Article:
As “Pride and Prejudice,” first published in 1813, celebrates its 200th anniversary, Jane Austen is repackaged to appeal to a new generation of readers
On the highbrow end, organizations and libraries around the world are busy hosting academic conferences and readings to celebrate the bicentenary. On the pop culture side, Hollywood is about to release a rom-com called “Austenland,” just as the video blog series “The Lizzie Bennet Diaries” is proving a runaway YouTube sensation. For scholars like myself, such widening interest in Jane Austen opens up new audiences for our work and our classrooms. It has never been a more exciting and vibrant time for Austen studies.
In a recent essay for the New York Times Book Review, I focused on how the history of “Pride and Prejudice’s” book cover art is another testimony to Austen’s broad historical reach. The packaging of Austen’s popular reprintings, from the 1830s to the present, show her varied market appeal and her evolving and fluctuating reputation from decade to decade.
The surprising history of the Austen cover—from Victorian schmaltz to Kindle-era nudity—witnesses an extraordinary range of marketing strategies deployed on behalf of a single author. This visual evidence suggests that Austen remixed with popular culture intermittently over the last two centuries, challenging what we have hitherto assumed was her steady upward climb toward canonicity and literary acceptability.
Austen’s legacy of adaptation, merchandizing, and irreverent homage (including radical mashups like “Pride and Prejudice and Zombies”) may show how cultural irreverence is a necessary part of maintaining an author’s position in the literary canon—as each generation, with teenage logic, first mocks established authority and then lovingly refashions that authority in its own image.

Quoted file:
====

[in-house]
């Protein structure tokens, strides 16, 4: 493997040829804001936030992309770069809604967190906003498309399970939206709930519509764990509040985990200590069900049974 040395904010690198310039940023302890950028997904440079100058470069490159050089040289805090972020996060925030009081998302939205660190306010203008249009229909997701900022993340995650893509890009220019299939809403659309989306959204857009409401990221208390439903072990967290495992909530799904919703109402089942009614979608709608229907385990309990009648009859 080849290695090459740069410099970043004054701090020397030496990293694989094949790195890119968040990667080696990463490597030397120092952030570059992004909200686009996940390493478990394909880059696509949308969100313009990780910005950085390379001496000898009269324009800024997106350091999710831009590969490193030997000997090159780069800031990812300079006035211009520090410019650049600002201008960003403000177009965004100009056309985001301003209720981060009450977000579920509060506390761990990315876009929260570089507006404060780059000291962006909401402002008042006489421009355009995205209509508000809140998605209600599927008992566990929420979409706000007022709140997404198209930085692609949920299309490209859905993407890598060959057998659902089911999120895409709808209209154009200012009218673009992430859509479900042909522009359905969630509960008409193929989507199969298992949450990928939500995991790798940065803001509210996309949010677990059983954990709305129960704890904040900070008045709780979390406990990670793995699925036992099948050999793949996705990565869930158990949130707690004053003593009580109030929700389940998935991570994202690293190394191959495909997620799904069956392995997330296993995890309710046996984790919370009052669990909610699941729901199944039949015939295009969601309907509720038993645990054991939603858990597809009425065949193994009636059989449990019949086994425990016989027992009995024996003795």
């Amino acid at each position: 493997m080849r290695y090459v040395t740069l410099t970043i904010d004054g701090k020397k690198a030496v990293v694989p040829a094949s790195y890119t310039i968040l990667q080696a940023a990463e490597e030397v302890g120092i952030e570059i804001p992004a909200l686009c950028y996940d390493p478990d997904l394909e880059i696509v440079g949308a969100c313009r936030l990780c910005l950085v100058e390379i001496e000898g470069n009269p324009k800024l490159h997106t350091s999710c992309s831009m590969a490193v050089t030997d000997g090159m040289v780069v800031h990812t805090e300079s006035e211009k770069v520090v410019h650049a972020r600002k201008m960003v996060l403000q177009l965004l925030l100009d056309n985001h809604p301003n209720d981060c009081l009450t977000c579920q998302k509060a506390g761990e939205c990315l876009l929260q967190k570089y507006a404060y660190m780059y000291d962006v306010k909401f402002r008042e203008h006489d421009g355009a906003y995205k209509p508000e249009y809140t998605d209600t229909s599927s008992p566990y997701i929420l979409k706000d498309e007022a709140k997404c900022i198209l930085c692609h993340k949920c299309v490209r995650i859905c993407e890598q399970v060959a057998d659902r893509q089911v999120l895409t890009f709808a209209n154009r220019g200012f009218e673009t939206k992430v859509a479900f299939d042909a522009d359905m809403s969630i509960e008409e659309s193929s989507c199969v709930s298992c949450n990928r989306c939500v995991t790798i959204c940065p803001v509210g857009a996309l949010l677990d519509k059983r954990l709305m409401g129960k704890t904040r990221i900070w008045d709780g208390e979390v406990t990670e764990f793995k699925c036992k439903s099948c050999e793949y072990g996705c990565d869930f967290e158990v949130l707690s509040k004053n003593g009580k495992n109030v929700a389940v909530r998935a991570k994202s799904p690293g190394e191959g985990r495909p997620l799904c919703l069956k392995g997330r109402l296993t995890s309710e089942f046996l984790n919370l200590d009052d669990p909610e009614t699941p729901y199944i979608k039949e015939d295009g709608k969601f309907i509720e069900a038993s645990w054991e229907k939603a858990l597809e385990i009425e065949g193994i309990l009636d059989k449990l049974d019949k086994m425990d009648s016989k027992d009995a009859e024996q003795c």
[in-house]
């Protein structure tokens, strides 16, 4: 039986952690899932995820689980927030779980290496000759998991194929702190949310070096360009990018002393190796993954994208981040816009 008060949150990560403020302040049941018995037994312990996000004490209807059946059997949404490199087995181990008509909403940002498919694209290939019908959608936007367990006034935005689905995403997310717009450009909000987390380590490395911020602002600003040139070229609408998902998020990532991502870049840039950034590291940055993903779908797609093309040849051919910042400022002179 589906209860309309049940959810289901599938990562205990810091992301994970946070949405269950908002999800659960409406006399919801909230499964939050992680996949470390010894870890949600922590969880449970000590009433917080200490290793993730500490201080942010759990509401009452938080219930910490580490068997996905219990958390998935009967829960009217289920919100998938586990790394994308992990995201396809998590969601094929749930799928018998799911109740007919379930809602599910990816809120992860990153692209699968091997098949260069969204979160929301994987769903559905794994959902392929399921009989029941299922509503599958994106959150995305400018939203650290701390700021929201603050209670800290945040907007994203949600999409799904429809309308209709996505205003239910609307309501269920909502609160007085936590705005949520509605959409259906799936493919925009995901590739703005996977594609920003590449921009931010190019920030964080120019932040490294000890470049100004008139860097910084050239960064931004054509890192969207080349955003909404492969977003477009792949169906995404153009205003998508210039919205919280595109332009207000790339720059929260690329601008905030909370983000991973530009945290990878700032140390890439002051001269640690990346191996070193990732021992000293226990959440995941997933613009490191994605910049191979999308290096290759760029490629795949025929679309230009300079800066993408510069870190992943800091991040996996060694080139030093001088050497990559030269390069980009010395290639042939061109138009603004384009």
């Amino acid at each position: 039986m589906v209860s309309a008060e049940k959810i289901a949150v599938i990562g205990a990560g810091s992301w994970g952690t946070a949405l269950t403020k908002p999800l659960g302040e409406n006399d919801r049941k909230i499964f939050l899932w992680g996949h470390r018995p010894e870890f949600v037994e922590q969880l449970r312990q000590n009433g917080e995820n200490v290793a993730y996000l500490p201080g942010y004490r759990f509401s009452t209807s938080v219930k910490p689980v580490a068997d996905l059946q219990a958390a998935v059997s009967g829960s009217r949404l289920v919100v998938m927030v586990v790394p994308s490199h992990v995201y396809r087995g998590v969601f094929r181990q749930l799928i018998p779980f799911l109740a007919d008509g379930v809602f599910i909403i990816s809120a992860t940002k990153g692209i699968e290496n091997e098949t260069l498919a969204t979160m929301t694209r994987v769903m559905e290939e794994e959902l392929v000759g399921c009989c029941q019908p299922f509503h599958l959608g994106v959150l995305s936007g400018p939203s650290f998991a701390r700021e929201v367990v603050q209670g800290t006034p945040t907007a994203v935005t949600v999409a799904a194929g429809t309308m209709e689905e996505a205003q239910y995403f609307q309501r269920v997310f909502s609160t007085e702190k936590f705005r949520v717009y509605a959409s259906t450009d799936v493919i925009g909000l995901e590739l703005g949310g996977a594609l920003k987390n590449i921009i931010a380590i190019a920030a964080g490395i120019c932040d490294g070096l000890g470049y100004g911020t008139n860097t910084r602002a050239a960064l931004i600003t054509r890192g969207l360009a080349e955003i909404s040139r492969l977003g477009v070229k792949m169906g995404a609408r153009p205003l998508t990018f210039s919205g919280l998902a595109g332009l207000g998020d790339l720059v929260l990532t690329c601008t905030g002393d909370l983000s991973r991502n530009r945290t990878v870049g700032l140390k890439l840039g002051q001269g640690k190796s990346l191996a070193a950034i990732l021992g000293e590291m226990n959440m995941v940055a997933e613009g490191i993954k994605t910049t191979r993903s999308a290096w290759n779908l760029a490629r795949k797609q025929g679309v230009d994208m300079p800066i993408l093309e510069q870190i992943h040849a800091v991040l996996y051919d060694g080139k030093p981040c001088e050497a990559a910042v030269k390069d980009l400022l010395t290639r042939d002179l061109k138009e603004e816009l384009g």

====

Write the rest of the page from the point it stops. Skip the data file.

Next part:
Of course when we habitually celebrate Austen’s timelessness and eternal currency we risk losing touch with the original historical context of her work. My new book “Matters of Fact in Jane Austen: History, Location, and Celebrity” (Johns Hopkins, 2012) argues for Austen’s sustained interest in the celebrity culture of her own time by showing how she borrows famous names for her fictional characters or sets her stories in real-world locations with specific historical or “celebrity” associations.
The surnames Austen selected for her characters were as resonant with history in her own time as the name of Kennedy is today. By recapturing how names such as Fitzwilliam Darcy, Fanny Dashwood or Frederick Wentworth conjure up famous families, scandals or riches, I intend to restore more of Austen’s original daring and humor.
I do not know how long the current interest in Austen will last. I honestly believe that she’s starting to give Will Shakespeare a run for his money! But I do know that I never had this much fun (or this many students) when I was working on the novels of Samuel Richardson.
Janine Barchas is an associate professor of English.